In addition, uncertainty in the world oil market caused by the Iraq War and its unpredictable effects on oil production and shipments from the Middle East have been major factors in pushing oil prices to the $70 a barrel level, a level that has brought enormous profits to major oil companies. The Iraq War has a key factor resulting in an estimated $7 billion in unearned war profits for ExxonMobil out of its record $36 billion profit in 2005, according to Dean Baker, co-founder of the Center for Economic and Policy Research in Washington, D.C. We have not obtained estimates of such unearned profits for other oil firms. However, a report on the cost of the Iraq War, published in January, 2006 by Linda Bilmes, of Harvard University, and Joseph Stiglitz, Noble Prize-winning economist at Columbia University, estimates that $25 billion was lost by U.S. consumers in 2005 because of oil market conditions traceable directly to the Iraq War.

The major oil firms are looking beyond immediate returns in Iraq, hoping to get highly profitable access to Iraq’s oil reserves, said to be the second largest in the world after those of Saudi Arabia. Crude Designs, published by the British group Platform, reports that the U.S. State Department was involved before the occupation in drafting model oil agreements to be used by the “new” Iraqi government, agreements that, if signed, would bring major oil companies huge profits compared to what is available from other nations. Greg Muttitt, author of the report, told Consumers for Peace that Lukoil, Shell, ConocoPhillips and ChevronTexaco, may have an even keener interest in Iraq than ExxonMobil, because of their own individual needs.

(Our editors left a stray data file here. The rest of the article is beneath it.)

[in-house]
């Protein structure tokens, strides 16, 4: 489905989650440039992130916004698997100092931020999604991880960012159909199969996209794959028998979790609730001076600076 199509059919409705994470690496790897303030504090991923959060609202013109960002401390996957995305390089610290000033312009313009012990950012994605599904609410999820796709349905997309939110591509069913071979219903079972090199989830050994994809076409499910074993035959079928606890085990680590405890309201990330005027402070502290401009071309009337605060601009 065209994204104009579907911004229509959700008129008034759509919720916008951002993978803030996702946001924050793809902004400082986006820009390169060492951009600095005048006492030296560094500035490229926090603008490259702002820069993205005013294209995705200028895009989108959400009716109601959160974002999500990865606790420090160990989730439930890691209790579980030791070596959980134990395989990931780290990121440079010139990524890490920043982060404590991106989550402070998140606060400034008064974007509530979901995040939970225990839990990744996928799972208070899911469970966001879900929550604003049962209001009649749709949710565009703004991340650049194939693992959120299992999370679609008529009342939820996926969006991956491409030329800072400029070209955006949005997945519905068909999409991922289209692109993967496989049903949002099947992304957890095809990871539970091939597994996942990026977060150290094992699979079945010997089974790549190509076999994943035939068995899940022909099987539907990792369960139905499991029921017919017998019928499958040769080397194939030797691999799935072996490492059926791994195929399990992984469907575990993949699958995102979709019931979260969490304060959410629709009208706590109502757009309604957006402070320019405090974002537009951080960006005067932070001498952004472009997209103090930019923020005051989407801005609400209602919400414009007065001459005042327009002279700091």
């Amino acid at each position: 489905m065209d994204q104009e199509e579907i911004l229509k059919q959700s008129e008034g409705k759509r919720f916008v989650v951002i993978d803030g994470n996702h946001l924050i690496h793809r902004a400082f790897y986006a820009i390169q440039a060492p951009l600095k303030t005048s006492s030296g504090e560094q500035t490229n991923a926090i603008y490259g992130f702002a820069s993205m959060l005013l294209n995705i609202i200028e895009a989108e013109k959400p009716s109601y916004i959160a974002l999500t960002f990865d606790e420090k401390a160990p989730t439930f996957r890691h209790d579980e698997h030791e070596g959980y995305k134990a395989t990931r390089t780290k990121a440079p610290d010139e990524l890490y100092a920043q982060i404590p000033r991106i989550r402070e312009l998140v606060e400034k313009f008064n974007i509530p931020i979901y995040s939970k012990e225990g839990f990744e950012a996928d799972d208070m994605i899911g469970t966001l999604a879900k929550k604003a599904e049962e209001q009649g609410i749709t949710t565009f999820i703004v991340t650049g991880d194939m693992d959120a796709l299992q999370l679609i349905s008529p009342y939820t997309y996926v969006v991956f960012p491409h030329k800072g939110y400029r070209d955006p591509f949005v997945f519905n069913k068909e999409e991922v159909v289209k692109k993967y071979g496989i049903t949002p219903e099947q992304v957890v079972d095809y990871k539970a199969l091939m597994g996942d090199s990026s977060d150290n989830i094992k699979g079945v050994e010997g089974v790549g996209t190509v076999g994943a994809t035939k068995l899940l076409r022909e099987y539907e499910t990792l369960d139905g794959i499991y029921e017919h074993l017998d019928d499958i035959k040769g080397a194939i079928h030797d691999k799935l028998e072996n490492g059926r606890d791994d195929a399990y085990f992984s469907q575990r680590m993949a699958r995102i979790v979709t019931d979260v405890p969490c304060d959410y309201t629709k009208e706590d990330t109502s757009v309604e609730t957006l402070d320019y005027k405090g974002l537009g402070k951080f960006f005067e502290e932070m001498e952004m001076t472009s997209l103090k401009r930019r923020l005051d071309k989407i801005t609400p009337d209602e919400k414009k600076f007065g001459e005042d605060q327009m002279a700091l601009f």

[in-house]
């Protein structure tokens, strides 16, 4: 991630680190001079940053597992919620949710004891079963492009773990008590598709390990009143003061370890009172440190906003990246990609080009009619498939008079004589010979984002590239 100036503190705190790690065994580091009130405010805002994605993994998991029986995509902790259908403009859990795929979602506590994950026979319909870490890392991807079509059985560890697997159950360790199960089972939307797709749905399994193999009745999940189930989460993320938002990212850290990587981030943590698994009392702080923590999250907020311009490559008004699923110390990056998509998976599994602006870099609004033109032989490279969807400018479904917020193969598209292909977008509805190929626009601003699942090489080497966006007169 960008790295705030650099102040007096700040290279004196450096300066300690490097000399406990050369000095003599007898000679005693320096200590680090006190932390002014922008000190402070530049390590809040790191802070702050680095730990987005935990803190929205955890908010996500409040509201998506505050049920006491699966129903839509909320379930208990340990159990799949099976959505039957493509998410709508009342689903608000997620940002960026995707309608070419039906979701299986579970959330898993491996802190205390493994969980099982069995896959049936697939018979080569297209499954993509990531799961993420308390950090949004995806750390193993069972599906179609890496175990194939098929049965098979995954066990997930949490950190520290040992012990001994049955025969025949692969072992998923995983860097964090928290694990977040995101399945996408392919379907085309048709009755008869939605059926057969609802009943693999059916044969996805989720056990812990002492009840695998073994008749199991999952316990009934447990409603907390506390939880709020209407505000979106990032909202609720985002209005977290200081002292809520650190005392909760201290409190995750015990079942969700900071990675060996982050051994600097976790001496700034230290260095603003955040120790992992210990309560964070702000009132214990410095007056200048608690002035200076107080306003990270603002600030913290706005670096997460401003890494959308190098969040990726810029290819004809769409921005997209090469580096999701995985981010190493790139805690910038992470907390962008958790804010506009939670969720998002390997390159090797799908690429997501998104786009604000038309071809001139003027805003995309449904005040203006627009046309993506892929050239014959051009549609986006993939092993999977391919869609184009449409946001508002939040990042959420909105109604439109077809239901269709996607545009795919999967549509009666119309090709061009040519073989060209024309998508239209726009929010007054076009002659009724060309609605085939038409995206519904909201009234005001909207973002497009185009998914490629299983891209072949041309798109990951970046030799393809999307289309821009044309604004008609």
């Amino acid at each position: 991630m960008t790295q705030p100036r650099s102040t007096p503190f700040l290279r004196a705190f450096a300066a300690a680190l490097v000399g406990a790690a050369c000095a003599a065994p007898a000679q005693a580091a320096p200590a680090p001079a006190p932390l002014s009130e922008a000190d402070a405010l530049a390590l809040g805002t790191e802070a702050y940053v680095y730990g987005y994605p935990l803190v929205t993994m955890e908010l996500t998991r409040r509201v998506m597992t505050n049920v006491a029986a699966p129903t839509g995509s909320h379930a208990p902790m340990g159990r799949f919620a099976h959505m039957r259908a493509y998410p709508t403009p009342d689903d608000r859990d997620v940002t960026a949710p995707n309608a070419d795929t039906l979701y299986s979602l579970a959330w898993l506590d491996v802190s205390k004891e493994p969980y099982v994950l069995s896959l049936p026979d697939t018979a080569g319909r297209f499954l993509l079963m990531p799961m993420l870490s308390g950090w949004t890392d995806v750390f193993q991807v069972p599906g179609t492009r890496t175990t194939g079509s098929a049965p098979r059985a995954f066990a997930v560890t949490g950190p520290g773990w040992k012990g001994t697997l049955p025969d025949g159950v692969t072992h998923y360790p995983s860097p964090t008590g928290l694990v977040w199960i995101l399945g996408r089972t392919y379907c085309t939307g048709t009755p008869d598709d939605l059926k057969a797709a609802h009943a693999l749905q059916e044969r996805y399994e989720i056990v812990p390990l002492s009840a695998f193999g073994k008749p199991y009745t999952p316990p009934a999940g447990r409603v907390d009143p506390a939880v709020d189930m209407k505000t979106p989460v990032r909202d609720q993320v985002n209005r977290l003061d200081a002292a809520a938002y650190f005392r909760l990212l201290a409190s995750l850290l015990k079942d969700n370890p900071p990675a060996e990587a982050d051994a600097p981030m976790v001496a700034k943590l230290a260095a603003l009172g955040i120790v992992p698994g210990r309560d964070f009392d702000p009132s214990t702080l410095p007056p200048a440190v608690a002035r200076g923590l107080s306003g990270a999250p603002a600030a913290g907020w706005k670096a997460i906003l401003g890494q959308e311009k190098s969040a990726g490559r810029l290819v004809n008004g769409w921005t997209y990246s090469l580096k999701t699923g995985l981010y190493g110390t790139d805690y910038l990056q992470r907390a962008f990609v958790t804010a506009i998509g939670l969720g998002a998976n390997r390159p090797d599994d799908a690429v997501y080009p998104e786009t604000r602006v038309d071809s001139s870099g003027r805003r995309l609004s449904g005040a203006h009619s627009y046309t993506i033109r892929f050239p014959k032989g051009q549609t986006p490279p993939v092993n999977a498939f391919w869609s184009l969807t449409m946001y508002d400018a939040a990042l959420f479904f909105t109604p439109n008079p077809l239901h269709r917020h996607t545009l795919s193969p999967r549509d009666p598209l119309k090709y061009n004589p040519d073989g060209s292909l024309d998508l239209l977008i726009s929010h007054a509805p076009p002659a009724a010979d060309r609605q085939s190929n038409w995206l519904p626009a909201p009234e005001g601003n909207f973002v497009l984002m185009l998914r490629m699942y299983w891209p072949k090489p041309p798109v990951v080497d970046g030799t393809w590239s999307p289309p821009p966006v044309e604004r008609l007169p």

Source: Defense Energy Supply Center

Fiscal year 2005 Spending in millions.
1. BP $1,604.1 million
2. ExxonMobil $1,024.4
3. Royal Dutch Shell $1,003.7
4. Valero $564.4
5. Bahrain Petroleum Co. $380.3
6. Kuwait Petroleum Corp. $330.3
7. Saangyong (Korea) $264.8
8. Motor Oil (Hellas) (Greece) $229.0
9. Merlin Petroleum Co. Inc. $226.1 (Merlin is a CT. oil broker)
10. International Oil Trading Co. $214.0 (Boca Raton, Florida)

Fiscal year 2004
1. Shell $1,067.6
2. BP $601.9
3. Valero $333.7
4. Abu Dhabi National Oil Co. $276.5
5. ExxonMobil $274.8
6. Ssangyong $233.3
7. Kuwait Petroleum Corporation $211.5
8. Motor Oil (Hellas) $197.4
9. Bahrain Petroleum Company $196.5
10. Refinery Associates of Texas $121.3 (An oil broker)

Fiscal year 2003
1. ExxonMobil $729.3
2. Shell $538.0
3. BP $441.7
4. Valero $314.3
5. National Oil Dist. Co. (Qatar) $220.6
6. Tesoro $204.7
7. Motor Oil (Hellas) $197.7
8. Saudi Arabian Oil Co. $190.1
9. Ssangyong $187.6
10. Paramount Petroleum Corp. $130.7

Fiscal year 2002
1. ExxonMobil $567.2
2. Shell $538.3
3. BP $329.9
4. Valero $246.4
5. Caltex $199.4
6. Kuwait Petroleum Corp. $183.4
7. National Oil Dist. Co. (Qatar) $177.4
8. Bahrain Petroleum Co. $158.2
9. LG-Caltex $155.8
10. Refinery Associates of Texas $142.2

Fiscal year 2001
1. ExxonMobil $711.6
2. BP (BP/ Arco/ Amoco) $561.9
3. Equilon Enterprises (Shell) $466.3
4. Valero $303.6
5. Motor Oil (Hellas) $206.5
6. Coastal Aruba Refining $146.6
7. LG Caltex $145.1
8. Navajo $121.8
9. Paramount $94.4
10. Tesoro $88.6

Fiscal year 2000
1. Equilon Enterprises $264.9
2. Arco Products $236.0
3. Exxon Corp. $160.9
4. Motor Oil (Hellas) $148.4
5. Mobil Oil Corp. $135.5
6. Conoco Inc. $128.6
7. Navajo $121.0
8. Valero $108.4
9. Coastal Aruba Refining Co. $102.2
10. Tesoro Hawaii Corp. $86.6

Fiscal year 1999
1. Mobil Corp. $207.0
2. Equilon Enterprises $202.9
3. Arco Products Co. $123.4
4. Coastal Refining $115.7
5. Motor Oil (Hellas) $104.5
6. Exxon Corp. $92.0
7. Caltex $87.1
8. Refinery Associates of Texas $71.4
9. Conoco $63.0
10. AGIP Petroli SPA $57.6

:: Article nr. 24019 sent on 17-jun-2006 05:20 ECT

:: The address of this page is :


This website and sisters,,,, and, are owned by John Donovan. There is also a Wikipedia segment.

Leave a Reply

Your email address will not be published. Required fields are marked *

This site uses Akismet to reduce spam. Learn how your comment data is processed.